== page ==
I Concentrate on the Present
Thanit Boodphetcharat, Thailand
We met Thanit Boodphetcharat as a host in the international friendship organization Servas. We first got together in Chiang Mai where she lives and works, but we talked in the beautiful garden of her sister's guesthouse situated near a small river in Sopping.
I quit my job as a researcher and teacher at the university and began working part time because I got ill with cancer in 1997, and I wanted to take better care of my family and myself. Since then my days have all been very different, but I usually get up early in the morning and start the day with meditation.
When I have a job in a project I spend time at the computer, after that I practice yoga to get rid of the pain in my back. Then I work in the kitchen cooking and so on. Afternoons I usually spend buying things in Chiang Mai for my sister who runs a guesthouse in Soppong. In the evenings I don't work but read and sometimes go to the temple and listen to the monks praying.
Right now I help a friend with a UNESCO project about a group of sea gypsies living in the South of Thailand, we are developing a model to analyse their social, economic and environmental situation that may also be used other places in Asia. Much of my work in different projects is like helping friends.
My husband works for the government and spends the week in another city, so we are only together during weekends. Often we go to help his parents or my sister, and I also feel responsible for my nephew and niece.
I learned to work hard
My Dad passed away seven days before I was born. We were very poor, our mother only had enough to give us food and send us to school. She was so brave, we were six children and I am the youngest one. My Dad was Chinese and my Mother Thai and we lived in Chonburi 60 kilometres South East of Bangkok.
My Mum had a small restaurant and worked hard to adapt herself to her Chinese family, she never married again. I learnt to work hard from her, in grade seven I woke up at four o'clock in the morning and went to the market on my bicycle and bought food for our restaurant.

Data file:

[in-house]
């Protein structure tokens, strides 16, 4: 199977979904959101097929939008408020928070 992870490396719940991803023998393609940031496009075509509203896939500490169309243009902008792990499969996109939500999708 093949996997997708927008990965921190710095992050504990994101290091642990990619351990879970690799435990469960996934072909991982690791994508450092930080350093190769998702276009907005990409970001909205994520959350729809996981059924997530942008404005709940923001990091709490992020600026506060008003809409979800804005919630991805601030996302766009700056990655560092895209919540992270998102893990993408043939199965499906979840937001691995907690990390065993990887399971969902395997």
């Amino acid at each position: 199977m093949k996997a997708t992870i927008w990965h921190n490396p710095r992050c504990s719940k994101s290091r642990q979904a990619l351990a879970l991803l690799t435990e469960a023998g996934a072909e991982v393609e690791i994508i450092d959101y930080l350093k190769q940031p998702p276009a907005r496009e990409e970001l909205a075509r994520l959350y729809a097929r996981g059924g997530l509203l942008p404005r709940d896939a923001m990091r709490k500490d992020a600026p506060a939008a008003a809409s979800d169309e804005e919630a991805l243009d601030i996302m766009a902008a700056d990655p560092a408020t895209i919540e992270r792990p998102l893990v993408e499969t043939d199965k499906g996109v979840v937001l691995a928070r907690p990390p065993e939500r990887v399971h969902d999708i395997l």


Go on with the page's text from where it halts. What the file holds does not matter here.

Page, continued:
I am the only one in the family who got a university degree. I am 43 and my sister is nine years older, she donated her life to her younger brothers and sister. She only finished secondary school; but she is very clever, while I use the computer a lot, she has a very good memory.
I didn't have time to play in my childhood, but sometimes I stayed late at school to avoid working. I started going to the Buddhist Sunday school for the same reason. My Mum knew that, but she accepted it. In the Sunday school I began to learn to say things in a group, and they gave me a scholarship to go to secondary school. I really appreciate my Mum and my childhood, because it taught me to be strong and manage hard things like my disease.
I wanted to use my time efficiently
After secondary school I studied at a government boarding school in Bangkok, my mother trusted me to go there. When I was 16, I moved to Payap University in Chang Mai to take my bachelor degree. I went north because I liked the nature and the scenery of that part of Thailand, unlike other teenagers I didn't enjoy big cities.
I wanted to use my time very efficiently, and while studying I worked part time at the university. I gained experience by working with an American professor from Massachusetts Institute of Technology in the computer lab, he taught me everything about computers. I was impressed by his ability to be my boss as well as a good colleague, in Thailand the difference between students and teachers is traditionally big. He taught me that when you give you receive something in return, and I still find that important. I took my master degree in Environmental and National Resources Management from Mahidol University in Bangkok.